Microbicides: Giving Women Power Over HIV/AIDS
Microbicides like a monthly vaginal ring or a single-use vaginal film or insert would address a central gap in current HIV prevention strategies: the need for a discreet tool that women can use to take charge of their own health and protect themselves from infection.
Empowering Women With HIV Prevention Tools
Research shows that antiretroviral (ARV) drugs can prevent HIV when used consistently. ARV-based microbicides may offer women new methods to help protect against HIV infection.
These products are based on the same types of ARVs now used to successfully treat HIV/AIDS and prevent mother-to-child transmission.
Complementing Existing Strategies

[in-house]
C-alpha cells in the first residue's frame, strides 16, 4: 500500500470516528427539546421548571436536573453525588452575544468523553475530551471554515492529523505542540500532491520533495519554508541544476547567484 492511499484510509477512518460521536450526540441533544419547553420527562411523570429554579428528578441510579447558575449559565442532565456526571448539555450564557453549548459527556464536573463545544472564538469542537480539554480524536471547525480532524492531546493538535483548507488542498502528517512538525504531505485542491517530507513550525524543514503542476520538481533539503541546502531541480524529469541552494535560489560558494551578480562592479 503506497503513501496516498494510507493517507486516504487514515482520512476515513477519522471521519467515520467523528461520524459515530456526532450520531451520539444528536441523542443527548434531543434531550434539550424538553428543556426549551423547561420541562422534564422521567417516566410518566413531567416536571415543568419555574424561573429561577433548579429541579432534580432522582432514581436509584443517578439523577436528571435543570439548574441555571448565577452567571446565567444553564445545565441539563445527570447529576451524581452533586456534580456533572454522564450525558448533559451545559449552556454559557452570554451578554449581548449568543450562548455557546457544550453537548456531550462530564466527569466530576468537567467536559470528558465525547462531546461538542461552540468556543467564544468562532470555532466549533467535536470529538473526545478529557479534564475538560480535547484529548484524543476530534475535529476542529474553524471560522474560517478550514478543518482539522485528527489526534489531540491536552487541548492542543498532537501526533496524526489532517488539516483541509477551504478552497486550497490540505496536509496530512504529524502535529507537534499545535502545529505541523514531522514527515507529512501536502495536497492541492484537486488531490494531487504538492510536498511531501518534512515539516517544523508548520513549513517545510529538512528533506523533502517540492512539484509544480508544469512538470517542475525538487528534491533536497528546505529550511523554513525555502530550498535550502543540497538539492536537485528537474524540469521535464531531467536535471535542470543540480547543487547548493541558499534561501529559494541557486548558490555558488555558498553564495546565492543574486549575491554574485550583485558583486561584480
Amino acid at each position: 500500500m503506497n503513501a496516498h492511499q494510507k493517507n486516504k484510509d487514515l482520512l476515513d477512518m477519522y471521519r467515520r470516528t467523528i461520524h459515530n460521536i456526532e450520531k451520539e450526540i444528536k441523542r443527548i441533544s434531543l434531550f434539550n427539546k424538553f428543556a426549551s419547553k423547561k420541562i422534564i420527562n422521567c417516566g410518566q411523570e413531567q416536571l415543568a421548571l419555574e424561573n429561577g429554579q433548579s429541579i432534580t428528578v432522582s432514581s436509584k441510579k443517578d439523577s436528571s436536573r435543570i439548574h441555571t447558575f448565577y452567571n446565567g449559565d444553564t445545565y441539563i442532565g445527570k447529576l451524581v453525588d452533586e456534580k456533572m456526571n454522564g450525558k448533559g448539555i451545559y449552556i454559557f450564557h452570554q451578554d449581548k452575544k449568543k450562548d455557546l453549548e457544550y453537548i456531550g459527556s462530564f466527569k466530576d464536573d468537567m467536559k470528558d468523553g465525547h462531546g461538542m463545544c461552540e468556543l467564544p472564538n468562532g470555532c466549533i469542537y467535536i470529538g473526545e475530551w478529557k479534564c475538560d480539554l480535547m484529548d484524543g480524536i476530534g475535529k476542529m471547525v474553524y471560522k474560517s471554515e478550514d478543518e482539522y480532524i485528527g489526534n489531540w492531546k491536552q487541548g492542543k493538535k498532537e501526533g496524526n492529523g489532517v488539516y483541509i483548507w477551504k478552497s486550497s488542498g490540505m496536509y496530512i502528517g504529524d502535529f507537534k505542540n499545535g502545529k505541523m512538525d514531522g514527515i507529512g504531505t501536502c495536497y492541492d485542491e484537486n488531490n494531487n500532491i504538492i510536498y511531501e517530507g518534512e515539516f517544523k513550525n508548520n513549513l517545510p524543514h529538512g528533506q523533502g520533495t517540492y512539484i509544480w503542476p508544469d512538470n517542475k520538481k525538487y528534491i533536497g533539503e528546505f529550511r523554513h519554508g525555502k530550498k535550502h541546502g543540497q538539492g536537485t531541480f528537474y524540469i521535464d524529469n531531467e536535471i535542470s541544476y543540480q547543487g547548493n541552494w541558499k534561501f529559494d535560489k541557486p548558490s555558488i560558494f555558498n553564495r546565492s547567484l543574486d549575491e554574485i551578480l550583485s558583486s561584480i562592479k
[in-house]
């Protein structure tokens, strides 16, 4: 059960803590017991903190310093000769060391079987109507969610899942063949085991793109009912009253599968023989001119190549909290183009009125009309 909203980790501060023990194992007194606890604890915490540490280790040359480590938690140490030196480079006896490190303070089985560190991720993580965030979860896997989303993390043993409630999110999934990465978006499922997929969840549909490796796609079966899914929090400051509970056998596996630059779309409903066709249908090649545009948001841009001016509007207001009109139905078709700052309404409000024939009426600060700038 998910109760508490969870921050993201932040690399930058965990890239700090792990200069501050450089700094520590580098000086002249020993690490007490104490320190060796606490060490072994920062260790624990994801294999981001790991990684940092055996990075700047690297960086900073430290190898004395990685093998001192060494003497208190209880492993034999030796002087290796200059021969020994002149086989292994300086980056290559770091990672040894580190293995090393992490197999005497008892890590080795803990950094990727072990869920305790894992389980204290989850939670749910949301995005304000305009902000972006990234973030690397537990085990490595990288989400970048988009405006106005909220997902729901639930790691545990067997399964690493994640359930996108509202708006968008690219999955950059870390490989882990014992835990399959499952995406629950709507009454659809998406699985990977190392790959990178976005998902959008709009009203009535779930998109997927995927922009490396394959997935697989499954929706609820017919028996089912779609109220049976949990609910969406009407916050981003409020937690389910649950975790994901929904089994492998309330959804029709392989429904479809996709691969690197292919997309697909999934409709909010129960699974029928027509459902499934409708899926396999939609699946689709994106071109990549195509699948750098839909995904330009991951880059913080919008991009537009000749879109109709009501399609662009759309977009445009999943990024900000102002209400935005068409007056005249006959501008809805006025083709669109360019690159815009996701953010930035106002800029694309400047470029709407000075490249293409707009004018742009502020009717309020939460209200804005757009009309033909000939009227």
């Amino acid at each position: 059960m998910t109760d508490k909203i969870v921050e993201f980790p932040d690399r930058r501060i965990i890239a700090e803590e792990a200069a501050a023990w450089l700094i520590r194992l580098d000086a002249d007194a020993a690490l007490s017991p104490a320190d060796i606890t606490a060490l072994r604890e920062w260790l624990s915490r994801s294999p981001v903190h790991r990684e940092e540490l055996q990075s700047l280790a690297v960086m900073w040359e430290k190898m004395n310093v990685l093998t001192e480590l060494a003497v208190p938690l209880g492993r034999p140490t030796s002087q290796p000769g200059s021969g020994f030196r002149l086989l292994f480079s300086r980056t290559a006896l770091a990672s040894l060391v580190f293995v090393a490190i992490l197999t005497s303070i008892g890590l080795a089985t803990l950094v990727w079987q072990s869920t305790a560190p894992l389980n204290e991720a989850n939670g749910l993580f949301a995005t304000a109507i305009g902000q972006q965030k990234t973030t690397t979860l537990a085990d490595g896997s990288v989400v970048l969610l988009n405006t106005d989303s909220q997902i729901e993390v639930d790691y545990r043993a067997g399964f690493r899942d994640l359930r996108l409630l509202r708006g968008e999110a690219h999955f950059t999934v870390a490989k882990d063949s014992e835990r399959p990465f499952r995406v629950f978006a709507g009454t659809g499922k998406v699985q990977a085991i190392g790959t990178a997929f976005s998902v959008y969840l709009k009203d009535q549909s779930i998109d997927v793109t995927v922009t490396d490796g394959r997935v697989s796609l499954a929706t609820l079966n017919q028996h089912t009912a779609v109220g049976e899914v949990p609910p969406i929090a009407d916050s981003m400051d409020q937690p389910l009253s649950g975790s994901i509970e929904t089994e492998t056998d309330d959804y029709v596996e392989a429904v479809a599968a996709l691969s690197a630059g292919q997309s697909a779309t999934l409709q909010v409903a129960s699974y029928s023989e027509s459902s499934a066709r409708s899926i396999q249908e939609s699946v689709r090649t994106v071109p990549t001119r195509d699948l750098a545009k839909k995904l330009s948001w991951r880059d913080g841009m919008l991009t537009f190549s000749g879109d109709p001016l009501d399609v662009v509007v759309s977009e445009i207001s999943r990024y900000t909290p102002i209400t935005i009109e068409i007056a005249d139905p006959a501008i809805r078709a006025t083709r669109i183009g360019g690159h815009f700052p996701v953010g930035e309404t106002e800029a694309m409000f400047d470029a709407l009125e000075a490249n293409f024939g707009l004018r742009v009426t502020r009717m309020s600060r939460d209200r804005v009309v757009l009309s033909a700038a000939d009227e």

Microbicides would specifically address the needs of women in some of the world’s most at-risk areas and expand the HIV prevention toolkit by complementing existing methods.
These include safe-sex education, behavior change, male and female condoms, voluntary medical male circumcision, oral ARV pills where they are approved for use (known as pre-exposure prophylaxis or PrEP), and safe blood supplies.
Protecting Women, Protecting Families
Because there will be no single solution to stopping HIV, multiple prevention options are needed to achieve epidemic control. Development of safe and effective microbicides would expand the range of prevention options for women and amplify the public health impact of other prevention methods.
Ultimately, this is good news for everyone, because improving women’s sexual and reproductive health means women can lead healthier, more productive lives, which benefits their families and communities, too.